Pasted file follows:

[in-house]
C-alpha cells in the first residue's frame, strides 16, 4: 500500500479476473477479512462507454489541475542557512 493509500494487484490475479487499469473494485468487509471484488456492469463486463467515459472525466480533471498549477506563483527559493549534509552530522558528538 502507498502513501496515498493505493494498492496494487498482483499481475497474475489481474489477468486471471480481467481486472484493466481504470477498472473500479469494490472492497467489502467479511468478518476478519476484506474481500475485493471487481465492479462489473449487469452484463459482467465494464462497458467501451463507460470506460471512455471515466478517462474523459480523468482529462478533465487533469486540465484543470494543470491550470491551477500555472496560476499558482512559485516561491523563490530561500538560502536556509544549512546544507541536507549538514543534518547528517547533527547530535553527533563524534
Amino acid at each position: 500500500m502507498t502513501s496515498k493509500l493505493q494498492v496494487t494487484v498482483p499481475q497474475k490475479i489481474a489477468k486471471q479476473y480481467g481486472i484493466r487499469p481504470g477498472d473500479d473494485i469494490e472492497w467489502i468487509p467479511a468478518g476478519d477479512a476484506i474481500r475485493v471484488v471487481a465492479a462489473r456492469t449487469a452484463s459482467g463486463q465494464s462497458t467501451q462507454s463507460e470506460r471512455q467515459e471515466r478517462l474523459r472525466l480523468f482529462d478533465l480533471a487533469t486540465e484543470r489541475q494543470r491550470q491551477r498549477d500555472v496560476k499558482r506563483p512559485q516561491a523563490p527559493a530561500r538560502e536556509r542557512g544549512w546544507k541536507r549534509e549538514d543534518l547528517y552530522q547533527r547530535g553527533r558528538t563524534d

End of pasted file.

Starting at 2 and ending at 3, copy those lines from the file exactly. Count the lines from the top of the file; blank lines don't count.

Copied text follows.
C-alpha cells in the first residue's frame, strides 16, 4: 500500500479476473477479512462507454489541475542557512 493509500494487484490475479487499469473494485468487509471484488456492469463486463467515459472525466480533471498549477506563483527559493549534509552530522558528538 502507498502513501496515498493505493494498492496494487498482483499481475497474475489481474489477468486471471480481467481486472484493466481504470477498472473500479469494490472492497467489502467479511468478518476478519476484506474481500475485493471487481465492479462489473449487469452484463459482467465494464462497458467501451463507460470506460471512455471515466478517462474523459480523468482529462478533465487533469486540465484543470494543470491550470491551477500555472496560476499558482512559485516561491523563490530561500538560502536556509544549512546544507541536507549538514543534518547528517547533527547530535553527533563524534
Amino acid at each position: 500500500m502507498t502513501s496515498k493509500l493505493q494498492v496494487t494487484v498482483p499481475q497474475k490475479i489481474a489477468k486471471q479476473y480481467g481486472i484493466r487499469p481504470g477498472d473500479d473494485i469494490e472492497w467489502i468487509p467479511a468478518g476478519d477479512a476484506i474481500r475485493v471484488v471487481a465492479a462489473r456492469t449487469a452484463s459482467g463486463q465494464s462497458t467501451q462507454s463507460e470506460r471512455q467515459e471515466r478517462l474523459r472525466l480523468f482529462d478533465l480533471a487533469t486540465e484543470r489541475q494543470r491550470q491551477r498549477d500555472v496560476k499558482r506563483p512559485q516561491a523563490p527559493a530561500r538560502e536556509r542557512g544549512w546544507k541536507r549534509e549538514d543534518l547528517y552530522q547533527r547530535g553527533r558528538t563524534d